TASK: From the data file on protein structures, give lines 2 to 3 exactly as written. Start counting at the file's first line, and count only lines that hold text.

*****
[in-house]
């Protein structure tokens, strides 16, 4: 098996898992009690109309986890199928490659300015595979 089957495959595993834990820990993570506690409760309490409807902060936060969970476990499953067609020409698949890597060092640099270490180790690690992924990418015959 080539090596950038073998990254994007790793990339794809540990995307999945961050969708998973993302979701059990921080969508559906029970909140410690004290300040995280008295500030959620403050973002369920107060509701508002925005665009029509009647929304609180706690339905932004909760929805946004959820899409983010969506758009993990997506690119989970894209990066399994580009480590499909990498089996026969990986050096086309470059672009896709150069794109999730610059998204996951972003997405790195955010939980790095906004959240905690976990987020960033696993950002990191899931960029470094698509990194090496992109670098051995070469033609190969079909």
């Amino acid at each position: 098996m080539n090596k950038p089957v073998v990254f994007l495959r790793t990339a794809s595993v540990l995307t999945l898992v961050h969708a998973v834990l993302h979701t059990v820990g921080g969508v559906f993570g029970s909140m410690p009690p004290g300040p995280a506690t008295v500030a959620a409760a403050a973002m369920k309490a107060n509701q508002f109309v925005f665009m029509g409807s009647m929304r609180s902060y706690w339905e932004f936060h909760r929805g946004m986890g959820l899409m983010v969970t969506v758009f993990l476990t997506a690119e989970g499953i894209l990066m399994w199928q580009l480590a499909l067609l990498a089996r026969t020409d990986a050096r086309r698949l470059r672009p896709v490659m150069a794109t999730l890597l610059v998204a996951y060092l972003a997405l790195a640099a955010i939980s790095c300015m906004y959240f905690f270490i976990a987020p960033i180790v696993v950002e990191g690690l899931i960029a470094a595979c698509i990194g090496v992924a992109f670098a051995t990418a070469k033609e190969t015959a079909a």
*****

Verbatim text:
């Protein structure tokens, strides 16, 4: 098996898992009690109309986890199928490659300015595979 089957495959595993834990820990993570506690409760309490409807902060936060969970476990499953067609020409698949890597060092640099270490180790690690992924990418015959 080539090596950038073998990254994007790793990339794809540990995307999945961050969708998973993302979701059990921080969508559906029970909140410690004290300040995280008295500030959620403050973002369920107060509701508002925005665009029509009647929304609180706690339905932004909760929805946004959820899409983010969506758009993990997506690119989970894209990066399994580009480590499909990498089996026969990986050096086309470059672009896709150069794109999730610059998204996951972003997405790195955010939980790095906004959240905690976990987020960033696993950002990191899931960029470094698509990194090496992109670098051995070469033609190969079909």
């Amino acid at each position: 098996m080539n090596k950038p089957v073998v990254f994007l495959r790793t990339a794809s595993v540990l995307t999945l898992v961050h969708a998973v834990l993302h979701t059990v820990g921080g969508v559906f993570g029970s909140m410690p009690p004290g300040p995280a506690t008295v500030a959620a409760a403050a973002m369920k309490a107060n509701q508002f109309v925005f665009m029509g409807s009647m929304r609180s902060y706690w339905e932004f936060h909760r929805g946004m986890g959820l899409m983010v969970t969506v758009f993990l476990t997506a690119e989970g499953i894209l990066m399994w199928q580009l480590a499909l067609l990498a089996r026969t020409d990986a050096r086309r698949l470059r672009p896709v490659m150069a794109t999730l890597l610059v998204a996951y060092l972003a997405l790195a640099a955010i939980s790095c300015m906004y959240f905690f270490i976990a987020p960033i180790v696993v950002e990191g690690l899931i960029a470094a595979c698509i990194g090496v992924a992109f670098a051995t990418a070469k033609e190969t015959a079909a």